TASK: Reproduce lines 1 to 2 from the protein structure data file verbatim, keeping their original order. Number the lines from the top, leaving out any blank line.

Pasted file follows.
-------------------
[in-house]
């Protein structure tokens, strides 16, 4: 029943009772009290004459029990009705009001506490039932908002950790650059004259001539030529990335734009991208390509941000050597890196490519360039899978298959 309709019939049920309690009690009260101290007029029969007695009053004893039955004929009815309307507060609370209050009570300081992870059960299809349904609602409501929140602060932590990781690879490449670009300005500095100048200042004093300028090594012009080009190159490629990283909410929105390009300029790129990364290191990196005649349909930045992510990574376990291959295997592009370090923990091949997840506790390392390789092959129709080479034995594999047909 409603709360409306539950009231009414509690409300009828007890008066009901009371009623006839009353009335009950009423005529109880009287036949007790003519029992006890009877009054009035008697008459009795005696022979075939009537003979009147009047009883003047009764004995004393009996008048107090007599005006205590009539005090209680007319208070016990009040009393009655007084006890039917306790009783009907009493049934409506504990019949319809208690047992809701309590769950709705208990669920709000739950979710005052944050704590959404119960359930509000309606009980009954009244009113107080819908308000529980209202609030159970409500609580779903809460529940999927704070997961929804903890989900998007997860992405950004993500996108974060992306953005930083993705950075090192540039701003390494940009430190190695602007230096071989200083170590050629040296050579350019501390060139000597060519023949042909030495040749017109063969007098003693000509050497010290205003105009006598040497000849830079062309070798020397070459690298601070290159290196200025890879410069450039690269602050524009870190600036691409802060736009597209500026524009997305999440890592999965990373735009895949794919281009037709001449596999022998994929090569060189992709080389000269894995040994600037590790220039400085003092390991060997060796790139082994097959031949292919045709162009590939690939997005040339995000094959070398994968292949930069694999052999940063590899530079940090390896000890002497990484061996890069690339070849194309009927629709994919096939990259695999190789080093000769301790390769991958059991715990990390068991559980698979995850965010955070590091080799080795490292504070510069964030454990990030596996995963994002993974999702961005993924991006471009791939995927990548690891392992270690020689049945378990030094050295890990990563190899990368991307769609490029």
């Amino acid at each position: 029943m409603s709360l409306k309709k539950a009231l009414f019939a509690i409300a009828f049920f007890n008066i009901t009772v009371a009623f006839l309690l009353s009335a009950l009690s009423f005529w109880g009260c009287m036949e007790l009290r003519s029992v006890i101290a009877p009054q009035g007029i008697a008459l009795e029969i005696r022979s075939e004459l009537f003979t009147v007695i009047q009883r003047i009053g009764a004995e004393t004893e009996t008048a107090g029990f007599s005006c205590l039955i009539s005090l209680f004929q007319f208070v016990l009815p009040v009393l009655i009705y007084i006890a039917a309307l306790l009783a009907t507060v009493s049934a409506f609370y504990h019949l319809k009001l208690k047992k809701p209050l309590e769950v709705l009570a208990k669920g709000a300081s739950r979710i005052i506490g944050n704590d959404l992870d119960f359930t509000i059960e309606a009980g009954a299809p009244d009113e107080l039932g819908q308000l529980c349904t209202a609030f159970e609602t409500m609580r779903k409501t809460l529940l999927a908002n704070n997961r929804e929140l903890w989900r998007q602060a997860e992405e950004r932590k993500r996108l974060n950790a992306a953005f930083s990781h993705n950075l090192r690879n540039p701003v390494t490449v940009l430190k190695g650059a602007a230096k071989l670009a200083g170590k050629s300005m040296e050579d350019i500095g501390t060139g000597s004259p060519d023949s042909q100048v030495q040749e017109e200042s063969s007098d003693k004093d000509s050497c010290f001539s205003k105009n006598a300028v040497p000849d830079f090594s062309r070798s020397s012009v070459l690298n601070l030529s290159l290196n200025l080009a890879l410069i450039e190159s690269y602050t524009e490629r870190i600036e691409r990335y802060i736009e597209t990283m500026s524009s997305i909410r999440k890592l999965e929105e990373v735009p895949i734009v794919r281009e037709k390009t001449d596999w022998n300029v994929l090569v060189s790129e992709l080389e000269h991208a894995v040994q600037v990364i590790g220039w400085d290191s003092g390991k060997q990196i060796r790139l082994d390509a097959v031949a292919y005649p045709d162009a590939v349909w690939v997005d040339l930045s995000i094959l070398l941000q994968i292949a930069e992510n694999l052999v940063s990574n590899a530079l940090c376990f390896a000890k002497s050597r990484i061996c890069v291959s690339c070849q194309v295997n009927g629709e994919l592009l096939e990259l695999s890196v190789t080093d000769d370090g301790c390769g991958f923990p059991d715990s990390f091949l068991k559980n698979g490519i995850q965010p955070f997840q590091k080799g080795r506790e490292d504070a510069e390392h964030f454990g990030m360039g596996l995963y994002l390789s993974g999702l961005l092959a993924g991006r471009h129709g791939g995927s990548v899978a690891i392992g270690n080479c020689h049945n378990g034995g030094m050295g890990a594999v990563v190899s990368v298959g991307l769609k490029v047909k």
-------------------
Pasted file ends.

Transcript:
[in-house]
């Protein structure tokens, strides 16, 4: 029943009772009290004459029990009705009001506490039932908002950790650059004259001539030529990335734009991208390509941000050597890196490519360039899978298959 309709019939049920309690009690009260101290007029029969007695009053004893039955004929009815309307507060609370209050009570300081992870059960299809349904609602409501929140602060932590990781690879490449670009300005500095100048200042004093300028090594012009080009190159490629990283909410929105390009300029790129990364290191990196005649349909930045992510990574376990291959295997592009370090923990091949997840506790390392390789092959129709080479034995594999047909 409603709360409306539950009231009414509690409300009828007890008066009901009371009623006839009353009335009950009423005529109880009287036949007790003519029992006890009877009054009035008697008459009795005696022979075939009537003979009147009047009883003047009764004995004393009996008048107090007599005006205590009539005090209680007319208070016990009040009393009655007084006890039917306790009783009907009493049934409506504990019949319809208690047992809701309590769950709705208990669920709000739950979710005052944050704590959404119960359930509000309606009980009954009244009113107080819908308000529980209202609030159970409500609580779903809460529940999927704070997961929804903890989900998007997860992405950004993500996108974060992306953005930083993705950075090192540039701003390494940009430190190695602007230096071989200083170590050629040296050579350019501390060139000597060519023949042909030495040749017109063969007098003693000509050497010290205003105009006598040497000849830079062309070798020397070459690298601070290159290196200025890879410069450039690269602050524009870190600036691409802060736009597209500026524009997305999440890592999965990373735009895949794919281009037709001449596999022998994929090569060189992709080389000269894995040994600037590790220039400085003092390991060997060796790139082994097959031949292919045709162009590939690939997005040339995000094959070398994968292949930069694999052999940063590899530079940090390896000890002497990484061996890069690339070849194309009927629709994919096939990259695999190789080093000769301790390769991958059991715990990390068991559980698979995850965010955070590091080799080795490292504070510069964030454990990030596996995963994002993974999702961005993924991006471009791939995927990548690891392992270690020689049945378990030094050295890990990563190899990368991307769609490029």